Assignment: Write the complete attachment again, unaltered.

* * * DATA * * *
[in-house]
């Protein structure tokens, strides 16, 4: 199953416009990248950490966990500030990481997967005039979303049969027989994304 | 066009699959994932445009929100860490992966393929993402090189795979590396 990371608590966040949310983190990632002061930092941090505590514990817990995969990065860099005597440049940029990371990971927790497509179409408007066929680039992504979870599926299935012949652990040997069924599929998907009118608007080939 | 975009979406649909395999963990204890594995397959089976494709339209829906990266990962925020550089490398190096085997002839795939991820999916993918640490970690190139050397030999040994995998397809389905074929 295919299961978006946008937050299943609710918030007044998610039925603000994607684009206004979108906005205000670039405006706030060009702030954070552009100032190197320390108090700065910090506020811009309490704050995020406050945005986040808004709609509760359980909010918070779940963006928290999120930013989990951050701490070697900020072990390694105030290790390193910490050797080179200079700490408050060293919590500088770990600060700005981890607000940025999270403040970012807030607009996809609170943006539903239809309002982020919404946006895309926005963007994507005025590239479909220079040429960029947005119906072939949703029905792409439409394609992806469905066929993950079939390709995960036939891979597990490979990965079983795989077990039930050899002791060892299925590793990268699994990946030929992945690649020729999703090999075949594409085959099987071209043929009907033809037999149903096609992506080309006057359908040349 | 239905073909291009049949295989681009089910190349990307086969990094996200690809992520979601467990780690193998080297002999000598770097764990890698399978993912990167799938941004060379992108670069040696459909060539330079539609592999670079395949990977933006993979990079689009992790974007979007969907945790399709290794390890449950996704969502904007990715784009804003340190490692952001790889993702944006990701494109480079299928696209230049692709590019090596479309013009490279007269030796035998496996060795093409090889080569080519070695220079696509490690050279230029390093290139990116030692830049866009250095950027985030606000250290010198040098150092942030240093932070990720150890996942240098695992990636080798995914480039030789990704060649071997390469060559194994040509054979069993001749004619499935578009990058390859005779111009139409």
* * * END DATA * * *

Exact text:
[in-house]
């Protein structure tokens, strides 16, 4: 199953416009990248950490966990500030990481997967005039979303049969027989994304 | 066009699959994932445009929100860490992966393929993402090189795979590396 990371608590966040949310983190990632002061930092941090505590514990817990995969990065860099005597440049940029990371990971927790497509179409408007066929680039992504979870599926299935012949652990040997069924599929998907009118608007080939 | 975009979406649909395999963990204890594995397959089976494709339209829906990266990962925020550089490398190096085997002839795939991820999916993918640490970690190139050397030999040994995998397809389905074929 295919299961978006946008937050299943609710918030007044998610039925603000994607684009206004979108906005205000670039405006706030060009702030954070552009100032190197320390108090700065910090506020811009309490704050995020406050945005986040808004709609509760359980909010918070779940963006928290999120930013989990951050701490070697900020072990390694105030290790390193910490050797080179200079700490408050060293919590500088770990600060700005981890607000940025999270403040970012807030607009996809609170943006539903239809309002982020919404946006895309926005963007994507005025590239479909220079040429960029947005119906072939949703029905792409439409394609992806469905066929993950079939390709995960036939891979597990490979990965079983795989077990039930050899002791060892299925590793990268699994990946030929992945690649020729999703090999075949594409085959099987071209043929009907033809037999149903096609992506080309006057359908040349 | 239905073909291009049949295989681009089910190349990307086969990094996200690809992520979601467990780690193998080297002999000598770097764990890698399978993912990167799938941004060379992108670069040696459909060539330079539609592999670079395949990977933006993979990079689009992790974007979007969907945790399709290794390890449950996704969502904007990715784009804003340190490692952001790889993702944006990701494109480079299928696209230049692709590019090596479309013009490279007269030796035998496996060795093409090889080569080519070695220079696509490690050279230029390093290139990116030692830049866009250095950027985030606000250290010198040098150092942030240093932070990720150890996942240098695992990636080798995914480039030789990704060649071997390469060559194994040509054979069993001749004619499935578009990058390859005779111009139409």